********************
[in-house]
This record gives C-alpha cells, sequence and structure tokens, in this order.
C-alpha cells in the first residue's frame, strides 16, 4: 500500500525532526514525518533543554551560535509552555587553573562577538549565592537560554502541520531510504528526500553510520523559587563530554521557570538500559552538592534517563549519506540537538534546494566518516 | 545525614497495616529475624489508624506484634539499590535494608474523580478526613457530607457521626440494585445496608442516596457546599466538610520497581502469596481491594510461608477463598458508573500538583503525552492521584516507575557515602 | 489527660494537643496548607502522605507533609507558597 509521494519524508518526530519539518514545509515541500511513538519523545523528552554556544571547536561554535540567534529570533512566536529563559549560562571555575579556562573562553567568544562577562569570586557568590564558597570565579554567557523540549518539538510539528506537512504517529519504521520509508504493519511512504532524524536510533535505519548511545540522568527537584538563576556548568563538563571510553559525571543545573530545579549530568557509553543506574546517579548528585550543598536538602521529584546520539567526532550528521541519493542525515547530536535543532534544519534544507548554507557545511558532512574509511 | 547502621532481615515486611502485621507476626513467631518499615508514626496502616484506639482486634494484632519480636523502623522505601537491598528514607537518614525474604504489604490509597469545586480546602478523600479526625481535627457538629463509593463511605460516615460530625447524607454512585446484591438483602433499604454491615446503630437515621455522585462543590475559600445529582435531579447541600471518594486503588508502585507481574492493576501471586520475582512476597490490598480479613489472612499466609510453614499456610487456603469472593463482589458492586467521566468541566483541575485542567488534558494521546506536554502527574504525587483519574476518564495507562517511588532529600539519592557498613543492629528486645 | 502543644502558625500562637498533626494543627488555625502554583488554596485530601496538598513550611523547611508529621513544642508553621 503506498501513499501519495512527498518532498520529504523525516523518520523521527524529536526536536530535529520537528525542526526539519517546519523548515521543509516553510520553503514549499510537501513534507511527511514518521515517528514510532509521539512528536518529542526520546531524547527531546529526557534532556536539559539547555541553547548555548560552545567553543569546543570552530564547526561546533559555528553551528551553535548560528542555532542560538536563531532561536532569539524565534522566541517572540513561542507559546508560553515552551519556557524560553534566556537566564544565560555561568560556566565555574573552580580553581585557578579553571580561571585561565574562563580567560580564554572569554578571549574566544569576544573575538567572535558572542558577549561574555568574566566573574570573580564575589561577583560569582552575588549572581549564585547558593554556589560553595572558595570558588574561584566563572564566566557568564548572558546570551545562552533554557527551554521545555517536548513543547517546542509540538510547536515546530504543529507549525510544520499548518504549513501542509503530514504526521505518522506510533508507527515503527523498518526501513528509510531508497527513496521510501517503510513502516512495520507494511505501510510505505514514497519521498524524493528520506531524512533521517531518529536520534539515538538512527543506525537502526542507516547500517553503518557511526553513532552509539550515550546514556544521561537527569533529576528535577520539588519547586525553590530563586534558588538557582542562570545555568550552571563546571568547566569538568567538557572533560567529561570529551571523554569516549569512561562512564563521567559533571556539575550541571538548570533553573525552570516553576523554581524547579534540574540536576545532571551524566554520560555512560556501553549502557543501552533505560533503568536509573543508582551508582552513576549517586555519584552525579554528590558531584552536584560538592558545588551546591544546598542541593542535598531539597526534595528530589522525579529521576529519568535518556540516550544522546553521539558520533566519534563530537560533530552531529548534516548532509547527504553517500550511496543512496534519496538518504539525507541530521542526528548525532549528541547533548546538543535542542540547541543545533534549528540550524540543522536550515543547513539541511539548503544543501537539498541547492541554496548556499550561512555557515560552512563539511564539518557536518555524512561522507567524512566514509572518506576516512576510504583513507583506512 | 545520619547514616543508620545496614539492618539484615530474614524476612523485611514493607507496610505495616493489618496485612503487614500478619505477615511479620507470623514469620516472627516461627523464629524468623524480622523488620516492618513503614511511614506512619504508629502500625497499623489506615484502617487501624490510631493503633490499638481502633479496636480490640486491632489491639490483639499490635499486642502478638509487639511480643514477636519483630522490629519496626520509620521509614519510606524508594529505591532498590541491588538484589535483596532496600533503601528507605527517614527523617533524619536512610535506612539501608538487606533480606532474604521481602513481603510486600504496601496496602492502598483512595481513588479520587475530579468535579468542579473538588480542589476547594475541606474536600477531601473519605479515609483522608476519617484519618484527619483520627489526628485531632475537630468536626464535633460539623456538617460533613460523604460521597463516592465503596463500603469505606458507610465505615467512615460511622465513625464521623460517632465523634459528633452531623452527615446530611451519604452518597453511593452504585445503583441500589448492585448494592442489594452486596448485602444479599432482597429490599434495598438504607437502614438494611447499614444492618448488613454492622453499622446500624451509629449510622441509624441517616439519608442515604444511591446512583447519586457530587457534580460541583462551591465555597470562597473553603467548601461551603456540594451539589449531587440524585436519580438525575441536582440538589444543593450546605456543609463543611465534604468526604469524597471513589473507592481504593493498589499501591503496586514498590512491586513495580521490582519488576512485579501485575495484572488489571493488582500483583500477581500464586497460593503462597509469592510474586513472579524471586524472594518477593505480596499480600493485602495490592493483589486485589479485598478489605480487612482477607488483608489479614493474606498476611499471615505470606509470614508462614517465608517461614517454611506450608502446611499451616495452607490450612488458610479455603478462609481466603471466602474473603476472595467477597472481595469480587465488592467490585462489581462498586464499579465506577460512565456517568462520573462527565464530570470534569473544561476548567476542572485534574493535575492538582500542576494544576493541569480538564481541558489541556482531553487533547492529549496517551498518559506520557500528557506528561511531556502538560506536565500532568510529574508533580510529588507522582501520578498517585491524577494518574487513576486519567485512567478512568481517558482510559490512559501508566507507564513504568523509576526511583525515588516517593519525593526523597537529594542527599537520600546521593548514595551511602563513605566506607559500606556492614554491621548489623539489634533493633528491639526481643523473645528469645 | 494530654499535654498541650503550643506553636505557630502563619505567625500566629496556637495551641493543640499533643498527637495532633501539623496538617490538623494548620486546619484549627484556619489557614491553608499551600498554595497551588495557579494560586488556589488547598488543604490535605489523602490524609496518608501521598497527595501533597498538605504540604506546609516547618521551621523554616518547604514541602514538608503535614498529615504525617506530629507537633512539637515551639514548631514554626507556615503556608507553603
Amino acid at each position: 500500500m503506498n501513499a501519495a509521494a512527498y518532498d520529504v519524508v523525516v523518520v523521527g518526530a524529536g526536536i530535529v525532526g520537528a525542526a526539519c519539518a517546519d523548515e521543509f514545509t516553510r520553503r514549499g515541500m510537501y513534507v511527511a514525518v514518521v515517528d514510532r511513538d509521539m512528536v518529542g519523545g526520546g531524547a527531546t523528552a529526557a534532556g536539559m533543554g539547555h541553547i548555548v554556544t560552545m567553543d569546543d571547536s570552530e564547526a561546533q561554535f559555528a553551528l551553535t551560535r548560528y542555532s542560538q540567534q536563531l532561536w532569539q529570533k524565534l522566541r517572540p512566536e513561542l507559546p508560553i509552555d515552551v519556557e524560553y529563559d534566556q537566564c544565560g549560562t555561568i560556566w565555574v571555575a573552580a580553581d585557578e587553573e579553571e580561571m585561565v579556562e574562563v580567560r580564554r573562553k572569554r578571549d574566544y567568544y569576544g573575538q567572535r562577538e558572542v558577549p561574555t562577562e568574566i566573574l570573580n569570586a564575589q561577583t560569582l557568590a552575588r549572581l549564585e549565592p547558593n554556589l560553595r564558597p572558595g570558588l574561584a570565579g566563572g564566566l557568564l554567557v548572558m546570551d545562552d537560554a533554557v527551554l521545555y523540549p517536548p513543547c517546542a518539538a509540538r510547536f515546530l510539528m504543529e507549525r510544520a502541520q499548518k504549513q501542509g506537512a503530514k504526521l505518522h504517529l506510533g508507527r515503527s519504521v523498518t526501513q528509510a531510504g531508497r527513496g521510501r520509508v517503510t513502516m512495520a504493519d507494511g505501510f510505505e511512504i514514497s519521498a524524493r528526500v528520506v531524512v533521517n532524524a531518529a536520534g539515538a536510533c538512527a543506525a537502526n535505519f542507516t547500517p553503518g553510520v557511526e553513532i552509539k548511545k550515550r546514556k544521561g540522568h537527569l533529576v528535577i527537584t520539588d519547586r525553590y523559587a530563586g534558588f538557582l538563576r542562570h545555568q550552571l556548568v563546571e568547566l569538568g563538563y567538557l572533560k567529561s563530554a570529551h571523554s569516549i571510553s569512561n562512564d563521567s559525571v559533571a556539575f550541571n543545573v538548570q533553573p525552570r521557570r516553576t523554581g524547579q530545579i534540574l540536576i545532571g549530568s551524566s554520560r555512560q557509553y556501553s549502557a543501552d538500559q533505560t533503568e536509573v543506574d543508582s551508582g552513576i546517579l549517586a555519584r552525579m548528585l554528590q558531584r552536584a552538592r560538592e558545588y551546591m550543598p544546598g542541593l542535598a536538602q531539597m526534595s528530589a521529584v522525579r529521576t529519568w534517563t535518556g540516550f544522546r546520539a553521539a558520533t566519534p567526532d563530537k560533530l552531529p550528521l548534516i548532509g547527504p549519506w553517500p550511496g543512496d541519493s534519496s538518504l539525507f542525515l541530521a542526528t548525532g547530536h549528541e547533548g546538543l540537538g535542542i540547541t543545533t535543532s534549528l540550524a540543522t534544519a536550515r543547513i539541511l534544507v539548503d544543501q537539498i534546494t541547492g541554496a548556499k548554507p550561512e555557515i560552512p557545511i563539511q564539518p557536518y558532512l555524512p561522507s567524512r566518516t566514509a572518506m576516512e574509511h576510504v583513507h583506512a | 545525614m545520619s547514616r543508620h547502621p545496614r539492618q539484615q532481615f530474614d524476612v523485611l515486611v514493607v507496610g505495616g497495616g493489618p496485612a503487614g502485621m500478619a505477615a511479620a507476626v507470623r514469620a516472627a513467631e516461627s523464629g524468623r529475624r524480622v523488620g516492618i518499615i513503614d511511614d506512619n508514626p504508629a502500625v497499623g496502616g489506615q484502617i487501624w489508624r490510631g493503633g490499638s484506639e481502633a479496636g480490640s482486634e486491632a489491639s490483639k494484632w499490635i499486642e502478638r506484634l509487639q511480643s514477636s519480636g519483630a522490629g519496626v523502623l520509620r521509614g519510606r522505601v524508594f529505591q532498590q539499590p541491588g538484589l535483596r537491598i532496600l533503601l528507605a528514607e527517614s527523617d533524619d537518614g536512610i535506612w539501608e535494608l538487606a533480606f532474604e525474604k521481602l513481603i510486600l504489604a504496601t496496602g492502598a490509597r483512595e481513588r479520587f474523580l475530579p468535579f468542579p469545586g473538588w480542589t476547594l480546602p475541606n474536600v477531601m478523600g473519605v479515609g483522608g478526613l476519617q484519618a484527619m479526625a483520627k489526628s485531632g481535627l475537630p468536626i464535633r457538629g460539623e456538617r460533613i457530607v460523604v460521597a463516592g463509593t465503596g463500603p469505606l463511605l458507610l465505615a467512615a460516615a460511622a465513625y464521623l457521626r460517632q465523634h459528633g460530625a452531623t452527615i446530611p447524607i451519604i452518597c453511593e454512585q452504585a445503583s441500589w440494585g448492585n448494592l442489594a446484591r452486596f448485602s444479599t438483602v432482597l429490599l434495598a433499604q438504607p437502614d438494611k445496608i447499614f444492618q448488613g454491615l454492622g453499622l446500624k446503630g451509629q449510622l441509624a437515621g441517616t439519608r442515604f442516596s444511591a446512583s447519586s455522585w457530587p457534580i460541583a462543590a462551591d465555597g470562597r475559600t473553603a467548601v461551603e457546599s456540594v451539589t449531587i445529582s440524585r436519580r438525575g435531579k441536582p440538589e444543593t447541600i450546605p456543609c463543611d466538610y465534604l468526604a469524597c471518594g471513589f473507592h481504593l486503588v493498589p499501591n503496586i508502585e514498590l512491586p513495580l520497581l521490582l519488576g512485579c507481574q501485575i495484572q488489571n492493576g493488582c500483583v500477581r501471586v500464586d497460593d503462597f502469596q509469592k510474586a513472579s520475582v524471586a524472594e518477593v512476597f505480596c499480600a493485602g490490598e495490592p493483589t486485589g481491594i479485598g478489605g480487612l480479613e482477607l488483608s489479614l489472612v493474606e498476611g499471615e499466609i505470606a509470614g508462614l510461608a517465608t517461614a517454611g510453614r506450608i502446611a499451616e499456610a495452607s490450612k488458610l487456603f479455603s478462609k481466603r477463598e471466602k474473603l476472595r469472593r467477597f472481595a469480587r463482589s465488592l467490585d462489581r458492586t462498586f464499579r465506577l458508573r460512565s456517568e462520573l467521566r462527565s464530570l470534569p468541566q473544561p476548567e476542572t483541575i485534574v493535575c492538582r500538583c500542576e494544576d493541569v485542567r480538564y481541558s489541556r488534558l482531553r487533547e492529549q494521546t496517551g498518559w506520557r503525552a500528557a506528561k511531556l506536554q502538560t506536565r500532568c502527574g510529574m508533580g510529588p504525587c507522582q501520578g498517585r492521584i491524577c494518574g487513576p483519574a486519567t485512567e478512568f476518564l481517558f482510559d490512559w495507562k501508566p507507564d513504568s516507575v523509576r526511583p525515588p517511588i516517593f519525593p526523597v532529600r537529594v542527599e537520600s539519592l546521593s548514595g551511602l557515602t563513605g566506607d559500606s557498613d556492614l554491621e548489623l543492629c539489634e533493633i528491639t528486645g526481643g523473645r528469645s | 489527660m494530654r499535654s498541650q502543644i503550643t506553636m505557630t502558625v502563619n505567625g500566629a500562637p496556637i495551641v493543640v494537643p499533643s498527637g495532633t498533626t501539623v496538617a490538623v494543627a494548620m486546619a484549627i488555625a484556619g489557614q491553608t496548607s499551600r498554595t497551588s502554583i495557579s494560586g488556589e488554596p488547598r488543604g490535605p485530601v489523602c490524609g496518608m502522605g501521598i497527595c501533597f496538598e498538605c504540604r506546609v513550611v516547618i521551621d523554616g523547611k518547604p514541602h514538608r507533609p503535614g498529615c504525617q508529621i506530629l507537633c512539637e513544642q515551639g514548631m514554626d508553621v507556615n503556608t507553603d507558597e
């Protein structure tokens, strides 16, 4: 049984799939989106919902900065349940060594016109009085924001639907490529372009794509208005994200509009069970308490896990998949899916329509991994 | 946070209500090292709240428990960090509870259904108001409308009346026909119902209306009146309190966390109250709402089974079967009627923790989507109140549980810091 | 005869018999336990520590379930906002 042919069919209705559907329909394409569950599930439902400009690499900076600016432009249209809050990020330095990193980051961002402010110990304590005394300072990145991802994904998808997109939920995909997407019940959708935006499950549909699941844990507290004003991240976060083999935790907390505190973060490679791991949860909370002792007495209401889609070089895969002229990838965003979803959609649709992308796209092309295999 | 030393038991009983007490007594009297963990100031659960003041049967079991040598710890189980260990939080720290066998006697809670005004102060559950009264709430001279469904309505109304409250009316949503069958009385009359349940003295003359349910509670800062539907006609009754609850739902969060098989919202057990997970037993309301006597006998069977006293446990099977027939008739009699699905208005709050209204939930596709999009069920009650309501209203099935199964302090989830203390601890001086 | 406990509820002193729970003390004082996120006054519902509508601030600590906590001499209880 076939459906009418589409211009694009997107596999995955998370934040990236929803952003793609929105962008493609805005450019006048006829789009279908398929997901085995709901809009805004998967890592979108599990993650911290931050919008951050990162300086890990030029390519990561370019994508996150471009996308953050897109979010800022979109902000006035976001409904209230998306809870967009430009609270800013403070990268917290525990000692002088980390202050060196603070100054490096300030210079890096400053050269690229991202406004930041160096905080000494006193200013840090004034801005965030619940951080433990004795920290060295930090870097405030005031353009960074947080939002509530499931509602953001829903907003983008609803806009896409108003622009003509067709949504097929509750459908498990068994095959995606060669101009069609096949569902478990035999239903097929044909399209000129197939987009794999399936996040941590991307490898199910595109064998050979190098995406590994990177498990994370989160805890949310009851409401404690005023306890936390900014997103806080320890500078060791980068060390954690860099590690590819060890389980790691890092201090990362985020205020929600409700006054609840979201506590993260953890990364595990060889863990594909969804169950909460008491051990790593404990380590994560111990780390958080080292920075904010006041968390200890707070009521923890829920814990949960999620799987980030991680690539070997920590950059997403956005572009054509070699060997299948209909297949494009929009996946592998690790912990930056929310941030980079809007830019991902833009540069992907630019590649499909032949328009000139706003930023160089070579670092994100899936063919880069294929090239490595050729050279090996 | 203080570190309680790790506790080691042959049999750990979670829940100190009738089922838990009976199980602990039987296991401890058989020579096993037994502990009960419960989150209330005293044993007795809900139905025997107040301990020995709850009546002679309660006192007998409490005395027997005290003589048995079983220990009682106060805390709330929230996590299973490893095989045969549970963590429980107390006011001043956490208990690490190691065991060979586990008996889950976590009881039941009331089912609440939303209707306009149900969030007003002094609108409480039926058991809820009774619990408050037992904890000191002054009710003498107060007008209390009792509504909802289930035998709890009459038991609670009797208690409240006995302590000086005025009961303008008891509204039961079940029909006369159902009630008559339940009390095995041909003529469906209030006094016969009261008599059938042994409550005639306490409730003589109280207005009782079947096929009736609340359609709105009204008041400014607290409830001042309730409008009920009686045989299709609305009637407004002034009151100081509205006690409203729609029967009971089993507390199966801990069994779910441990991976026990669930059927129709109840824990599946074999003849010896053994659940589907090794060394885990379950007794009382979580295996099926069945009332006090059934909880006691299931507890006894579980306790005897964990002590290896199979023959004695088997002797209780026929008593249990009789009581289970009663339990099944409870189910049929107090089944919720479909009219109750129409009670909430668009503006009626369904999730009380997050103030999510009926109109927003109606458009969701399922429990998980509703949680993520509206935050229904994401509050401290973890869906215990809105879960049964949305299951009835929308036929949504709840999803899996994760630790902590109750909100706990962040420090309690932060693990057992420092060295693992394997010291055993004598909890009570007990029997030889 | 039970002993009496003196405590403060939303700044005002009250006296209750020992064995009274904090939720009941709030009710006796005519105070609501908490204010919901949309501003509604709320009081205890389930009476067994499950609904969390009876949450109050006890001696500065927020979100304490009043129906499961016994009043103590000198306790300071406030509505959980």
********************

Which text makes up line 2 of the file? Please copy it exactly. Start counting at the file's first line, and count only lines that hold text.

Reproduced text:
This record gives C-alpha cells, sequence and structure tokens, in this order.